Resident duty hour restriction was instituted to improve patient safety, but actual impact on patient care is unclear. We sought to determine the effect of duty hour restriction on trauma outcomes in Level I trauma centers (TCs; surgery residency programs) versus Level II TCs (those with no surgery residency programs) within the state of Pennsylvania, using noninferiority as our hypothesis testing.
Outcomes (mortality and length of stay [LOS]) were compared in Level II TCs without surgery residencies (n = 7) with Level I TCs (with surgery residencies; n = 14) PRE80 (2001–2003) and POST80 (2004–2007). The subcategories of critically injured patients, Injury Severity Score (ISS) >15, ISS >25, Trauma and Injury Severity Score (TRISS) ≤50, Abbreviated Injury Scale (AIS) head/chest/abdomen score >3, age >65 years, mechanism, and shock, functioned as outcome predictors.
There was a decrease in mortality overall PRE80 to POST80 for Level I and II TCs. There was a decrease in mortality in Level I TCs POST80 in ISS >15 (16.5% vs. 14.8%, p = 0.0001), AIS (head) score >3 (20.8% vs. 17.8%, p < 0.0001), age >65 years (12.2% vs. 10.7%, p = 0.0013), and blunt mechanism (5.2% vs. 4.6%, p = 0.0004). LOS was reduced in ISS >15, AIS (head) score >3, age >65 years, and penetrating mechanism in Level I TCs POST80. A similar but more profound decrease was also seen in Level II TCs PRE80 and POST80 (ISS >15, 25; AIS (head) score; shock; blunt mechanism; and TRISS ≤50). Testing for inhomogeneity identified less-severely injured patients at Level II TCs POST80 compared with Level I TCs in certain subcategories (ISS >15, 25; AIS (head) score; shock; blunt mechanism; and TRISS ≤50) regarding mortality and LOS (TRISS >50%).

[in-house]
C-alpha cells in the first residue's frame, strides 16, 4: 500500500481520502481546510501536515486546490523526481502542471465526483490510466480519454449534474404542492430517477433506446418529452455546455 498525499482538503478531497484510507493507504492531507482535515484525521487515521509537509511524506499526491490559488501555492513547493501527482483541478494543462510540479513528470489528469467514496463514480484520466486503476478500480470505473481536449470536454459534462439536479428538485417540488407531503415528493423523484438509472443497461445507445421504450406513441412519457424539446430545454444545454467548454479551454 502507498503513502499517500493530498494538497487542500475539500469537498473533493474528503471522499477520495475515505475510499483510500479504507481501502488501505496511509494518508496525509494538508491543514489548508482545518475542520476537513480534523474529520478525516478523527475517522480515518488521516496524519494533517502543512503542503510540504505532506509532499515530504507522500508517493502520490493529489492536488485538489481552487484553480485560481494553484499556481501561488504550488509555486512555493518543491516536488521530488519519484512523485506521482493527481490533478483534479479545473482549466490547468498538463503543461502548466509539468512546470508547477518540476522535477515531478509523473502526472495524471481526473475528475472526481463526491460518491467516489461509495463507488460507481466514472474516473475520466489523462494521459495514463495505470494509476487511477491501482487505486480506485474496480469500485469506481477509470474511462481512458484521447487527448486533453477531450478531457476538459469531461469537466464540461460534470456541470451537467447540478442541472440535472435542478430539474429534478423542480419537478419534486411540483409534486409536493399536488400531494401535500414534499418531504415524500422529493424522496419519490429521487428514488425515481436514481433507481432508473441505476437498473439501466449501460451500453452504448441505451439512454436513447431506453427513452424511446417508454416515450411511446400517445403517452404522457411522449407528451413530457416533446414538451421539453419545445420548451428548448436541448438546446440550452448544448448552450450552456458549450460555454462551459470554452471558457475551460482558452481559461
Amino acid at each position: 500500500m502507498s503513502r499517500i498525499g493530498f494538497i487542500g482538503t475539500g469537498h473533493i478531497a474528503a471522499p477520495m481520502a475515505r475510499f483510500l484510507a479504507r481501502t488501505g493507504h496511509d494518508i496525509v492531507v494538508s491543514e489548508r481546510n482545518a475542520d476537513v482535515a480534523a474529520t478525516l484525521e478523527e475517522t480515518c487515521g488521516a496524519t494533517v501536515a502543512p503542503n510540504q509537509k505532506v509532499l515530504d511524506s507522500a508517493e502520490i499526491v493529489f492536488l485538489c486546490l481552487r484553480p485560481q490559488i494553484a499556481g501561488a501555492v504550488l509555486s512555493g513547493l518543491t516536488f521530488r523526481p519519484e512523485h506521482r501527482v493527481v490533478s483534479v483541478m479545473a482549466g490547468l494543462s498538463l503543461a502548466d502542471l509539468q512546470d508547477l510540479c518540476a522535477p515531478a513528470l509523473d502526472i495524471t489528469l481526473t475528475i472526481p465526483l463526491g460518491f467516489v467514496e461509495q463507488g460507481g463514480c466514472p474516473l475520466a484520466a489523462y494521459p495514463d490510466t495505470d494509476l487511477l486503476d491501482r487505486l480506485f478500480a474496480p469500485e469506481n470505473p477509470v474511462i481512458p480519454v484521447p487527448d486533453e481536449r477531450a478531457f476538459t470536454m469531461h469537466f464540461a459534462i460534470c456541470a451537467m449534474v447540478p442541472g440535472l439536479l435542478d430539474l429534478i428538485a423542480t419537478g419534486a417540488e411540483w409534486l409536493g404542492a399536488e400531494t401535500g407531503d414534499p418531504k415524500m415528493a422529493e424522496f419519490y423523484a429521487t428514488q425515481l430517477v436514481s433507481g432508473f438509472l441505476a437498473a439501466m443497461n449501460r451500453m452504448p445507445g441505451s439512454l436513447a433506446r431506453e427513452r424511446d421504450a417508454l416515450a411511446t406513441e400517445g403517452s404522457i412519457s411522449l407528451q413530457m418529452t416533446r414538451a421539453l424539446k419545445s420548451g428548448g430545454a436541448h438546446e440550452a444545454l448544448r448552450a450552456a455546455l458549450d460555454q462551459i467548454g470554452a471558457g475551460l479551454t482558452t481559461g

Decreases in mortality and LOS during the study periods were likely not related to resident work hour restriction but rather to overall improvement in outcomes seen at Level II (no residents) and Level I (residents) TCs. Resident work hour restrictions had no discernible effect on patient care (noninferiority).
From the Department of Surgery (T.S.H., S.K., J.B.), Conemaugh Memorial Medical Center, Johnstown, Pennsylvania; and Center for Research on Health Care (J.E.B.), University of Pittsburgh, Pittsburgh, Pennsylvania.
Submitted for publication January 4, 2010.
Accepted for publication April 27, 2010.
Address for reprints: Thomas S. Helling, MD, Department of Surgery, University of Mississippi Medical Center, 2500 North State Street, Jackson, MS 39216-4505; email: email@example.com.